The future of Bennett College has been a major narrative of my higher education coverage over the past several years, from its recent accreditation and budget struggles up through the present day.
So I was intrigued by what Bennett put out over the weekend: a new strategic direction.
The plan published Saturday to Bennett's website lays out in very broad strokes what the board, president, faculty and staff want the historically Black women's college to become in future years. I encourage you to read the whole thing — it's not long — but here are the three key paragraphs from the statement from President Suzanne Walsh and board Chairwoman Gladys Robinson:
"The strategic question is can we be agile enough to respond to change and complexity in (volatile, uncertain, complex and ambiguous) times, today and in the decades ahead, so that we can effectively assess risks and seize opportunities that Bennett College will face going forward?
"Bennett stands at an inflection point. We must identify new and powerful ways of delivering on Bennett’s promise, which is the promise of a great education and an enduring commitment to the world around us. We must ensure that Bennett is agile and responsive to the everchanging marketplace and that this institution is well positioned for success. That is why we are developing a blueprint for transformational change. We continue to need the help of the entire Bennett community to strengthen this institution today, while at the same time create an exciting, inclusive future that provides high-quality education to our students, who are often those with enormous promise but limited opportunities or resources.
"We have developed a Strategic Direction that we can all be both confident and excited about. It builds on the hard work, deliberation, and piloting that faculty, staff, and Senior Leadership have undertaken in beginning to reimagine, reinvent and in fact, redesign Bennett College. It also builds on conversations the President has had with students, families, and alumnae."
Bennett notes that its new strategic direction isn't a strategic plan. The strategic direction comes first and will serves as the framework for the forthcoming and more specific strategic plan.
Bennett in its strategic direction lays out five priorities: The college will be a "right-sized micro college model"; it will offer a "healthy, whole student experience" that focuses on "physical, emotional, social, economic, and spiritual well-being" of its students; it will be "open to and for the future" with an emphasis on innovation and collaboration; it will use data and measurement to keep itself on track; and its academic program will emphasize the intersection of social justice, civil rights, liberal arts and technology.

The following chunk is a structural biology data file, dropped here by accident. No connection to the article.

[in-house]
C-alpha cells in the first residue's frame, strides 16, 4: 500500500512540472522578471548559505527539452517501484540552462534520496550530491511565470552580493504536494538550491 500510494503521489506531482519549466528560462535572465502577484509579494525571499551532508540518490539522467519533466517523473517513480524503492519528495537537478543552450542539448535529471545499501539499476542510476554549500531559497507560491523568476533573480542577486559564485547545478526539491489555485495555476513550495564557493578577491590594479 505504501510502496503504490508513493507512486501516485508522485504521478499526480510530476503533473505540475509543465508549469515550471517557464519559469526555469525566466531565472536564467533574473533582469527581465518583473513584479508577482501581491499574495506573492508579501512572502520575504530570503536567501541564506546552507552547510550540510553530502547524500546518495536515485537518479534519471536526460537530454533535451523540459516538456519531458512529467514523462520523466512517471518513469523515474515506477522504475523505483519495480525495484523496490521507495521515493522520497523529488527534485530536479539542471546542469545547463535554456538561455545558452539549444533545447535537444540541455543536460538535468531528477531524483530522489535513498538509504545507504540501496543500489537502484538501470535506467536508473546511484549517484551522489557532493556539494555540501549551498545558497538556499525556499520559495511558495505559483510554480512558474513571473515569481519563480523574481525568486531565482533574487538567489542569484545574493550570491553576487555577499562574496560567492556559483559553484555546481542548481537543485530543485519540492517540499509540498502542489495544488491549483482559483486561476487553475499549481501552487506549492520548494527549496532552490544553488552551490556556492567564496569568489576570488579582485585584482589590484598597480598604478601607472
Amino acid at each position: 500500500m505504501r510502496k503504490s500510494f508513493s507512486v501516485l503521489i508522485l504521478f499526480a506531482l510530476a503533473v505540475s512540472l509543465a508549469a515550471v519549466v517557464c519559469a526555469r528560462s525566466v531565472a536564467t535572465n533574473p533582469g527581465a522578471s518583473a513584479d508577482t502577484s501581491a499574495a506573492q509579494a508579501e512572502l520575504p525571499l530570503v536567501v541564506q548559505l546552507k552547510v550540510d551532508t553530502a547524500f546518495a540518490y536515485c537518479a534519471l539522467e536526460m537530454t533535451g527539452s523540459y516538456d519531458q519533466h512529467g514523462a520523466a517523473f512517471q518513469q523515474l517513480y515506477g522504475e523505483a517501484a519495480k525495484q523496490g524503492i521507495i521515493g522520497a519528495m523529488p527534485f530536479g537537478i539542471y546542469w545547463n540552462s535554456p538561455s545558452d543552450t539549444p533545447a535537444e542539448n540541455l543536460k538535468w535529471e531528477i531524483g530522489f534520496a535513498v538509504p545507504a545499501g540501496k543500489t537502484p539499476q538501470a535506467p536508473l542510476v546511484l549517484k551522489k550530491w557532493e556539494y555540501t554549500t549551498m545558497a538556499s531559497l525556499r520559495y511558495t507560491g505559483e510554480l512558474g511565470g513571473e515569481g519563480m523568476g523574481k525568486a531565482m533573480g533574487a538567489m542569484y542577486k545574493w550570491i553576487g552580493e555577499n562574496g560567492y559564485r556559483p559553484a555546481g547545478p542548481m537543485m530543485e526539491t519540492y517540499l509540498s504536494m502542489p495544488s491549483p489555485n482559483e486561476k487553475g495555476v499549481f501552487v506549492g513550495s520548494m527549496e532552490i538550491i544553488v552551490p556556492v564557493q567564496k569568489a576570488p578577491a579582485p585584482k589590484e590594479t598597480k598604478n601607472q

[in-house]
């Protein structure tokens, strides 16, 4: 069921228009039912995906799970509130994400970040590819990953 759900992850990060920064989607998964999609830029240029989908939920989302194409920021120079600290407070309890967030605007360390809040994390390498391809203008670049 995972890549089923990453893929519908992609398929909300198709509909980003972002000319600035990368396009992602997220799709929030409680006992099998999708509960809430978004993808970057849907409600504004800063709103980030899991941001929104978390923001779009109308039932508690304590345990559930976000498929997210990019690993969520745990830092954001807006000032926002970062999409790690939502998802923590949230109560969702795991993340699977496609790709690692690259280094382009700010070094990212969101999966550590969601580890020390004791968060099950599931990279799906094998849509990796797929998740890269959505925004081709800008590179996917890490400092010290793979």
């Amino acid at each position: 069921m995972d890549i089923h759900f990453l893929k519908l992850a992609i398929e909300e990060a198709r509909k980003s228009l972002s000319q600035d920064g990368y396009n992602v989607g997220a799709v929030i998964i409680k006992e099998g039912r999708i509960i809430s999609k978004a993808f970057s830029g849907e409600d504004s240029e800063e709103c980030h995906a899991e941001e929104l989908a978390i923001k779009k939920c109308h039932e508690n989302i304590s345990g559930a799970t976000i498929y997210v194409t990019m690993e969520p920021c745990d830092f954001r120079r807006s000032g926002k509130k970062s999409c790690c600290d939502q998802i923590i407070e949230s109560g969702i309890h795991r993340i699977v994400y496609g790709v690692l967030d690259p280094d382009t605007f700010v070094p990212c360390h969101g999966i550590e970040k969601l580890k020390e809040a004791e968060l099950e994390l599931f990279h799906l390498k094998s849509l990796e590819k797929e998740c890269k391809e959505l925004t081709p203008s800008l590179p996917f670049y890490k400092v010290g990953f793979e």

Those are all very broad, like I said earlier. But the statement does offer a couple of specific details about Bennett's future:
• By "micro college," Bennett means an enrollment of about 200 undergraduate students. Bennett had 233 students enrolled during the fall semester. Its statement suggests that the college's current size is both comfortable and viable.
• Bennett will go forward solely with its new accrediting agency. Bennett in October was approved as a candidate for full membership in the Transnational Association of Christian Colleges and Schools, or TRACS. (Candidate status with TRACS means that Bennett students can still qualify for federal financial aid, same as they did before.) Robinson in a separate statement (it's at the end at this link) said its Board of Trustees voted recently to withdraw from the Southern Association of Colleges and Schools Commission on Colleges, Bennett's long-time accreditor. SACSCOC had revoked Bennett's accreditation in 2019 after years of financial issues at the college. But the college filed a federal lawsuit, that, long story short, let Bennett keep its SACSCOC accreditation for the past two years. Bennett's now giving that up and will be accredited only by TRACS.
There's a lot to unpack here, and I know I'll write more about this down the road. But I want to give you an idea of what sort of big changes are ahead for Bennett.
Bennett seems to feel pretty confident about its ability to pull this off. As Walsh and Robinson said in their statement, the college has zigged during the pandemic while other schools have zagged. In the past year, for instance, Bennett found a new accreditor, has held all of its classes virtually since March and split its fall and spring semesters into three minimesters in which students take only one or two classes at a time instead of the usual four to six. That's a lot of change in just 12 months.
Still, though, the devil's in the dollars. Walsh and Robinson note in their statement that the college has "made numerous difficult financial decisions that will enable us to improve our bottom line in the long-term by strategically allocating resources going forward" and is still working "to build a sustainable and flexible business model for the road ahead." On the plus side, Bennett got some federal money from the CARES Act, and the latest federal budget bill wiped nearly $28 million worth of debt off of Bennett's books.
Bennett, meanwhile, seems to feel good about Walsh. When Walsh was hired in August 2019, Robinson wrote in her statement, trustees wanted "a visionary leader with business acumen who would embrace our entrepreneurial spirit, address our most challenging issues and develop and implement a Strategic Direction that creates a college for the future and ensures our long-term sustainability. President Walsh has exceeded our expectations in her ability to reimagine what’s possible for Bennett."
If you'd like to hear more from Walsh, here's an interview she did earlier this month with Luke Lawal Jr. of HBCU Buzz:
Staff writer John Newsom covers higher education for the News & Record of Greensboro and the Winston-Salem Journal.